"I've found the way of having a happiest Christmas is doing what's right for me. Making careful choices who I spend my time with and keeping in mind that it is just one day. The interactions I have with people throughout the year are just as important." 
4. Talk to other people 
Let people know you're struggling. It can often feel like it's just you when it's not. Get in touch and I can offer some tips on opening about your feelings. 
It doesn't have to be people who are already in your life. You could join an online community to talk to others who have similar experiences to yours. Mind’s online community Side by Side is a safe place to connect with others who understand what you’re going through. 
Tell people what they can stop, start, or continue doing to help you. For example, you could let them know any activities you would like to be involved in, and what they can do to support you during Christmas. Or you could tell them any questions or topics that you find hard to discuss, so they can avoid asking about them. 
You don't have to justify yourself to others. But you might feel pressured to, especially if someone asks a lot of questions. It could help to let them know that certain situations are difficult for you and tell them what they can do to help. It might also help to tell them that you understand they may see things in a unique way. 
You might not be able to make others understand. That's OK. It is not your responsibility to convince other people or get their permission to look after yourself. 
Think about your own self-care and your child’s if they struggle with sensory overwhelm. 

5. Get support 

If you are struggling this Christmas, you may want to find support for your mental health. There are a few ways that you can do this:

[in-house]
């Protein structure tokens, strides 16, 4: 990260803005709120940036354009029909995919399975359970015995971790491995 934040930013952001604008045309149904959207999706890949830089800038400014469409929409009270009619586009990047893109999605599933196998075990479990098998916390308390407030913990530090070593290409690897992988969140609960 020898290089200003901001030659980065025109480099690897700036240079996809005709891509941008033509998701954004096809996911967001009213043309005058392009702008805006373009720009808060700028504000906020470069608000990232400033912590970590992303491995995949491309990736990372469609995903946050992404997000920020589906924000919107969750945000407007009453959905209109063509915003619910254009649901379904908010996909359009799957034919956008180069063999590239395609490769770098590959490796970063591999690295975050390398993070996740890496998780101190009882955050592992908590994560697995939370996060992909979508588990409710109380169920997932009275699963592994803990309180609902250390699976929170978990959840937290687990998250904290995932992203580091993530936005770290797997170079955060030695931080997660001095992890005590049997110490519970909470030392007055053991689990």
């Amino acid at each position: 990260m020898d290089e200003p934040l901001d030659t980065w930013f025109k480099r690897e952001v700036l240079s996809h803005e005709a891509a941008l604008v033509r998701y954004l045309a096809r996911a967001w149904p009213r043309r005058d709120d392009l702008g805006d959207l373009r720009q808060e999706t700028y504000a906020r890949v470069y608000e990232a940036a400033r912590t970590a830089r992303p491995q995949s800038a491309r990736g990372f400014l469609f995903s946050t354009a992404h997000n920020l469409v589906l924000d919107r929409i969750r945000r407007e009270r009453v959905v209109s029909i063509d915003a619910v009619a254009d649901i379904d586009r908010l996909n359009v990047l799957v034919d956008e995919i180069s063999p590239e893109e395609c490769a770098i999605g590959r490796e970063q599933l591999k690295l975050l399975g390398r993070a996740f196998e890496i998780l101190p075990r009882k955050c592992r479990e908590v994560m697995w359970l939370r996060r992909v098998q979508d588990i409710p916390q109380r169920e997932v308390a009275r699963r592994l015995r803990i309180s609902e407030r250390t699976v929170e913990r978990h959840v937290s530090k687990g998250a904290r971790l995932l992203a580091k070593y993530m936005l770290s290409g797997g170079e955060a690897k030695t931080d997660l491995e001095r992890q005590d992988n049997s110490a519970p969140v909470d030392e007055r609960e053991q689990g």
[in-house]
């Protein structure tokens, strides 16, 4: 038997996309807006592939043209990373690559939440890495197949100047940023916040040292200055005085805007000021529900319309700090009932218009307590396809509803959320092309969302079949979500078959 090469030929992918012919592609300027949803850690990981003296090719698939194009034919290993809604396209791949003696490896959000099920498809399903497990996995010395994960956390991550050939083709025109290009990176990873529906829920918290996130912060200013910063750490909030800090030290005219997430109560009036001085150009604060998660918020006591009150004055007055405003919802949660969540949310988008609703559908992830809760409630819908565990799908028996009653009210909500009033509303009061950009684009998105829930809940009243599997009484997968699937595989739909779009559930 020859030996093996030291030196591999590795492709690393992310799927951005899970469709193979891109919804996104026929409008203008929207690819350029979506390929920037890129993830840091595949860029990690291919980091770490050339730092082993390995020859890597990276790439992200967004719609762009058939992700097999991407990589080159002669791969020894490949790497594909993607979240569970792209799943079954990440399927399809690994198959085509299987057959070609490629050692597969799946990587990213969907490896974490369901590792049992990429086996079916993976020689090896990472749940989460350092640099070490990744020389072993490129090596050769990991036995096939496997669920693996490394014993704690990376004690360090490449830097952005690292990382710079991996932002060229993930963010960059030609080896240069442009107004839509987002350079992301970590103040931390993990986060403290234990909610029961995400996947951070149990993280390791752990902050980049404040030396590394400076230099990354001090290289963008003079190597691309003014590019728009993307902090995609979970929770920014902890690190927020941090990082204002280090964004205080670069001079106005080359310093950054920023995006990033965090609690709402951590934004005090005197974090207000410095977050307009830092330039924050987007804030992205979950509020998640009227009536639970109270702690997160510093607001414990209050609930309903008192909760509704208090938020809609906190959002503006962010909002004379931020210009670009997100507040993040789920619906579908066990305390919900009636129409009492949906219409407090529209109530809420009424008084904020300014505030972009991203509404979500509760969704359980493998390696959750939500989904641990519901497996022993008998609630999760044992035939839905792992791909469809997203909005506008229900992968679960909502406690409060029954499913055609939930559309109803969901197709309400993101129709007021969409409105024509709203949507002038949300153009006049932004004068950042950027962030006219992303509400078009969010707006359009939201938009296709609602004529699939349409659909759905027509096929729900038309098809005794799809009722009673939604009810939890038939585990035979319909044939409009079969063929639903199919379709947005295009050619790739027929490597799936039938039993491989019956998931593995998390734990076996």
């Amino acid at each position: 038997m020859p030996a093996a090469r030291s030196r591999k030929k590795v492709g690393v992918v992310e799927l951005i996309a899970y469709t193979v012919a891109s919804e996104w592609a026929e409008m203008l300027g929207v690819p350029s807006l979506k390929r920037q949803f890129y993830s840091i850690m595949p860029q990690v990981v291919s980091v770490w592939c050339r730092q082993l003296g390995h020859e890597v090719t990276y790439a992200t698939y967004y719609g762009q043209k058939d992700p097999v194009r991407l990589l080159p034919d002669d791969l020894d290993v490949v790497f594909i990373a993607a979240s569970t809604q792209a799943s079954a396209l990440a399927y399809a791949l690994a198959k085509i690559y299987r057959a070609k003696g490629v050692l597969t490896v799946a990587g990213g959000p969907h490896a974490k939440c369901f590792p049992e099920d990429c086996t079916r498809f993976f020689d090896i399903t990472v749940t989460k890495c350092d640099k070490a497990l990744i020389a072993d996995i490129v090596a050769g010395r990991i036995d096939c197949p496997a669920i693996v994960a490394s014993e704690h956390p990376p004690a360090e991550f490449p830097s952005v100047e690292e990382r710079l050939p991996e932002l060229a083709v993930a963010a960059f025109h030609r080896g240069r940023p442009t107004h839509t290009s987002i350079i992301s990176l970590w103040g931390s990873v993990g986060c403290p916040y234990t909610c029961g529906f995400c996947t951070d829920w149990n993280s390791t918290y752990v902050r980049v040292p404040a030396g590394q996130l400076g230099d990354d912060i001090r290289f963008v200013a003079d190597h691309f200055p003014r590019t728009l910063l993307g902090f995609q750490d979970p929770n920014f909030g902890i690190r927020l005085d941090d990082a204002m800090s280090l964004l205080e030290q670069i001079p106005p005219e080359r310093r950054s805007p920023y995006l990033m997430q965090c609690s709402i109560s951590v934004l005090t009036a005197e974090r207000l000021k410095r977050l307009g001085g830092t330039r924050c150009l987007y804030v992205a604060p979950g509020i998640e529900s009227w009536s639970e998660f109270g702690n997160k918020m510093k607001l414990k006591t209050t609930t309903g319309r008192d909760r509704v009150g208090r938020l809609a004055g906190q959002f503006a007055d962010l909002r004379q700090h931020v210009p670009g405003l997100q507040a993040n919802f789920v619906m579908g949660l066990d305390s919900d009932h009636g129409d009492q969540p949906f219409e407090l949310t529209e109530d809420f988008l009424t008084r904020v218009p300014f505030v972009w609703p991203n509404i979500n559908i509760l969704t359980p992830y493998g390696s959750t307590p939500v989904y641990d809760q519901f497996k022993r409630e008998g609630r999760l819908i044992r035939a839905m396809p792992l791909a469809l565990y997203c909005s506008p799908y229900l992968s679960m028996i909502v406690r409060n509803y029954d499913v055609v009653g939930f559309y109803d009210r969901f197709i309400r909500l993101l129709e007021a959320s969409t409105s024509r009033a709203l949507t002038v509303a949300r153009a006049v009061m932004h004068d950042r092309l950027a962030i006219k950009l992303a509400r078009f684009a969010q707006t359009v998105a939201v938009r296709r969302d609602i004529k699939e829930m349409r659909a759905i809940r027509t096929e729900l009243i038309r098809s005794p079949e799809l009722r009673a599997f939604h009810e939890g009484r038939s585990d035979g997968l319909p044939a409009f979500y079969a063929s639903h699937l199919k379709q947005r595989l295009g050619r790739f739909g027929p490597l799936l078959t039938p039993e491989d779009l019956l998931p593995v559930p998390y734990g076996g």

Childline: Online help and advice telephone and text chat support · Phone: 0800 1111 
Young Minds: mental health advice and info for young people • Young Minds CRISIS MESSENGER: 24/7 service, providing free, mental health crisis support for young people across the UK. Text YM to 85258 
Samaritans: National Freephone: 116 123 (24-hours). 
Text SHOUT to 85258. This is a free 24/7 crisis text service run by Shout. 
Self-Harm Helpline Rethink Gloucestershire: Everyday 5pm-10pm · Webchat Phone: 0808 8010606 Text: 075374 10022 
PAPYRUS: confidential help and advice to prevent suicide. · Helpline: 0800 0684141 Text: 07786 209 697 Email: 
Feeling suicidal at Christmas: If you feel unable to keep yourself safe, it is a mental health emergency. Go to your local A & E department or ring your local Crisis Team. The Gloucestershire Crisis Team are on 0800 169 0398 is the UK charity for the prevention of young suicide (under 35). HOPELINE UK call 0800 068 4141. Text: 07860 039 967, Email: 
Papyrus suggests making yourself a hope box, filling it with things that will help you feel better. You could carry a mini version of this to travel with to reduce anxiety and fear. You could put anything in it that soothes, e.g., small soft toy, fiddle toy, something scented, hand cream, warm gloves or fluffy socks, colouring book/pens, stress ball, etc. It must be personal to you. 
They also have a guide for parents on how to support your child. 

And Finally: Do Christmas how you want to 

Take time for yourself to do what you like. You could organise something else for the day, like volunteer work or helping at a local event. First and foremost, you need to look after yourself, and you need to do that every day of the year. Have a think about some alternative things you could do this Christmas to make the day more enjoyable for yourself. There is a lot of pressure at this time of year to feel ‘happy’ because everyone else is. Christmas looks different for everyone, and you should spend it in a way that makes you feel as relaxed as possible. That might be spending time with your friends and family, or it might be going for a walk, or watching your favourite film or reading a book. It could be anything that you enjoy doing daily, but it should be down to you and where you feel most comfortable rather than feeling forced into situations. You don’t need to people please! 
If you need support in January, please contact Julie Wales via the contact form or call 07412651894
Tagged as: Christmas, Family life